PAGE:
web analytics
Jimmy Zámbó - The Man Who Would Be KingJimmy Zámbó - The Man Who Would Be King...

A man of worryingly unpleasant appearance, yet a local best-selling controversial ar [ ... ]

+ Full Story
MARK FARINA Imperial DUB Recordings - Volume OneMARK FARINA Imperial DUB Recordings - Vo...

Imperial DUB Recordings is an independent record label composed of Sunshine and Moonbeam [ ... ]

+ Full Story
Diana MiroDiana Miro

Diana Miro is a house singer and electronic music producer from Kiev, Ukraine. Critic [ ... ]

+ Full Story
THE CHURCH - Hologram of BaalTHE CHURCH - Hologram of Baal

The Church were definitely a breath of fresh air when they arrived on the heavily synth- [ ... ]

+ Full Story
 
This email address is being protected from spambots. You need JavaScript enabled to view it.

PRINCE PAUL A Prince Among ThievesWhile the term "brilliant" gets thrown around too easily in these musically lean times, Prince Paul's new album A Prince Among Thieves more than earns the honorific. He's already had a storied history as the twisted musical genius behind groups like Stetsasonic, De La Soul, and the Gravediggaz. However, now Paul can also claim credit for one of the first "hip-hoperas" - a rap musical drenched in drama and humor. The album traces a day in the life of Tariq (played by Breeze), an aspiring rapper who needs a little cash to finish his demo.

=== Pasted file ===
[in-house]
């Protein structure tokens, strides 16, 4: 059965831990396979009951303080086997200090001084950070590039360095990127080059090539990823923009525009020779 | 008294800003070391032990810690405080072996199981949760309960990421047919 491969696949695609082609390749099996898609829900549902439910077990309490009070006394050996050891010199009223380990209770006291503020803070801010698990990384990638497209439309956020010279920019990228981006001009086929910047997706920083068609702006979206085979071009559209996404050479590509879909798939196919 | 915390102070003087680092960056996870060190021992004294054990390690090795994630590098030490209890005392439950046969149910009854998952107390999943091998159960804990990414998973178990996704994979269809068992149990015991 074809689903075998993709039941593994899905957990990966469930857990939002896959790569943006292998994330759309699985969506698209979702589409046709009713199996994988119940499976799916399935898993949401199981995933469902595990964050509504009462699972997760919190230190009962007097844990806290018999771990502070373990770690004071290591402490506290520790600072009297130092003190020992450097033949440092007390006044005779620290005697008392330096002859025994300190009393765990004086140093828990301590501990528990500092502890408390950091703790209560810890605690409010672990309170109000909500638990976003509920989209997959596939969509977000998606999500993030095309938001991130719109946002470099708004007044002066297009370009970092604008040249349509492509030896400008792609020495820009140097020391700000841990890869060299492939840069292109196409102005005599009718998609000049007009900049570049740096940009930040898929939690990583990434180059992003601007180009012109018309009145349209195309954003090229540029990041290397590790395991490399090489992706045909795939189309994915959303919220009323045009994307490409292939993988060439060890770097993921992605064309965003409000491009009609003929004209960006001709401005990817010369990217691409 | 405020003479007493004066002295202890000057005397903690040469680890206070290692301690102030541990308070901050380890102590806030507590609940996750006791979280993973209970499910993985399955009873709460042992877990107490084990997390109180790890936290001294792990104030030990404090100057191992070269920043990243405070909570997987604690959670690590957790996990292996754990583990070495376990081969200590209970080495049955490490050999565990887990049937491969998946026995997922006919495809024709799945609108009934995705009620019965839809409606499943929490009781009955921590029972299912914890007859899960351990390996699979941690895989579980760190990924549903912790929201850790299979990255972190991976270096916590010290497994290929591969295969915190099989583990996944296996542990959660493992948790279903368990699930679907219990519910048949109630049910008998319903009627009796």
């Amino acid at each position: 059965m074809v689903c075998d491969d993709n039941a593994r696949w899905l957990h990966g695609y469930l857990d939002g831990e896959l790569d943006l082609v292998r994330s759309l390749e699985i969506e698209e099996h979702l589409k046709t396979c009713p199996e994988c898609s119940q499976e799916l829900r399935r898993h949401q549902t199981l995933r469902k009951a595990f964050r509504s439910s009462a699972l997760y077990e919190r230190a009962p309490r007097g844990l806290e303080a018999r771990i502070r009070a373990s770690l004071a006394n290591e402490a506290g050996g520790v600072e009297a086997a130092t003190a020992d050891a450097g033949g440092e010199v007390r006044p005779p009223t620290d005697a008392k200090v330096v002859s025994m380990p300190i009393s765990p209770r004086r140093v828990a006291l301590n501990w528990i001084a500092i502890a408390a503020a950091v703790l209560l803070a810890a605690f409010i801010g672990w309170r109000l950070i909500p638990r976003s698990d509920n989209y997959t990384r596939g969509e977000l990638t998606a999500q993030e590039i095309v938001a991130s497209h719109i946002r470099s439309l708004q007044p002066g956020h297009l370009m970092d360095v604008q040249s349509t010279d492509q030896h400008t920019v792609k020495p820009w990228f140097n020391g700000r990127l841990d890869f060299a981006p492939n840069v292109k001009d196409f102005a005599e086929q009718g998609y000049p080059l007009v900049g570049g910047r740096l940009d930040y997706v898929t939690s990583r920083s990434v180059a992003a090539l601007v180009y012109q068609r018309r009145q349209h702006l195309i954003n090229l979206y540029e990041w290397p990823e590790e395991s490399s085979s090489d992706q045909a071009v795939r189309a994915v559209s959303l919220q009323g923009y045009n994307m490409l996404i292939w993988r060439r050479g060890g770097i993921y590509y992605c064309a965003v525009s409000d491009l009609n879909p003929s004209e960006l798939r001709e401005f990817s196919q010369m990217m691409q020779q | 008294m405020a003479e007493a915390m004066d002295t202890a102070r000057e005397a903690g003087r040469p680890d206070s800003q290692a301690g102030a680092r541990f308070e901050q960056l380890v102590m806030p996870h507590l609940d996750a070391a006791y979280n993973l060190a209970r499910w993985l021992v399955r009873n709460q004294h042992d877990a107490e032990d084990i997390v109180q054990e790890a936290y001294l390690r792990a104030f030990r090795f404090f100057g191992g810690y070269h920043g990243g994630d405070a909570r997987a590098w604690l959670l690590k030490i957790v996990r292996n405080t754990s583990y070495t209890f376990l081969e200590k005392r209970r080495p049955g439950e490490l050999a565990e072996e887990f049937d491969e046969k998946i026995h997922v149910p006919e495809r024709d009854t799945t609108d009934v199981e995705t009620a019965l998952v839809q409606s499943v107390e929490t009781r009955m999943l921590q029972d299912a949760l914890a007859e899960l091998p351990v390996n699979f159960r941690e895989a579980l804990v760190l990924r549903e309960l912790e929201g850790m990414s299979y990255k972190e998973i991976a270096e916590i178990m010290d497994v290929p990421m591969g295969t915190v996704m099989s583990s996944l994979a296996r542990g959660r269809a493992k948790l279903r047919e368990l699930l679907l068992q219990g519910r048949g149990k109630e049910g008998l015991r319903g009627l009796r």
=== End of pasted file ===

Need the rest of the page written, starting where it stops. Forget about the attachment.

Mocking the typical plot of '90s blaxploitation films, Paul surrounds Tariq with an array of (un)usual suspects, including his two-faced mentor True (Sha), an overzealous white cop (Everlast), and the heavyweight king pin Mr. Big (Chubb Rock) and includes tapping comedian Chris Rock to reappraise his role as a crack junkie, scripting in wild-man Kool Keith as the deranged gun dealer Crazy Lou, and getting Big Daddy Kane to stand in for - what else? - a pimp named Count Mackula.

Putting the imaginative plot and all-star roster aside though, what makes the album brilliant is that Paul always keeps you guessing as to his ulterior motive. On the surface, the album seems like a wicked parody of modern ghetto exploitation films (Juice, Menace II Society), yet its dramatic climax toils in ambiguous sentiment. Should you crack up or sober up? Take this fractured fable as serious or silly? Chuckle all you want, but by album's end, you have to pause to wonder if the joke's actually been on you this whole time.

Gashaus Music Magazine on Facebook

Photos from the Gashaus